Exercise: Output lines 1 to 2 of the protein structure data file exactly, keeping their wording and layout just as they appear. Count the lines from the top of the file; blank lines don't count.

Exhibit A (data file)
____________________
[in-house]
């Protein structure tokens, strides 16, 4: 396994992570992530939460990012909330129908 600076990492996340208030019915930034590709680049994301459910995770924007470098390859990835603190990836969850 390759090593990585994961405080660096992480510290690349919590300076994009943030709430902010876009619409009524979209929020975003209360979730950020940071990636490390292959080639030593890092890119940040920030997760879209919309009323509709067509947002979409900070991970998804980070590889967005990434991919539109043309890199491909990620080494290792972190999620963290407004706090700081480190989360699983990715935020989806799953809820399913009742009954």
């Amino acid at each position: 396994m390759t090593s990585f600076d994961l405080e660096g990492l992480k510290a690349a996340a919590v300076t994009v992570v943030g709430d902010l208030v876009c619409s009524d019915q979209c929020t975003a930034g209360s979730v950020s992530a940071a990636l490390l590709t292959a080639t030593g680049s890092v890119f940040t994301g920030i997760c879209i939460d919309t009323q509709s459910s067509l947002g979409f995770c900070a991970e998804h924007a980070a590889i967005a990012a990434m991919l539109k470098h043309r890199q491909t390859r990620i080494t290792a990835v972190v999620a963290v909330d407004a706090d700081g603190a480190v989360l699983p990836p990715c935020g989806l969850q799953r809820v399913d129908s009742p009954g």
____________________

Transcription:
[in-house]
């Protein structure tokens, strides 16, 4: 396994992570992530939460990012909330129908 600076990492996340208030019915930034590709680049994301459910995770924007470098390859990835603190990836969850 390759090593990585994961405080660096992480510290690349919590300076994009943030709430902010876009619409009524979209929020975003209360979730950020940071990636490390292959080639030593890092890119940040920030997760879209919309009323509709067509947002979409900070991970998804980070590889967005990434991919539109043309890199491909990620080494290792972190999620963290407004706090700081480190989360699983990715935020989806799953809820399913009742009954």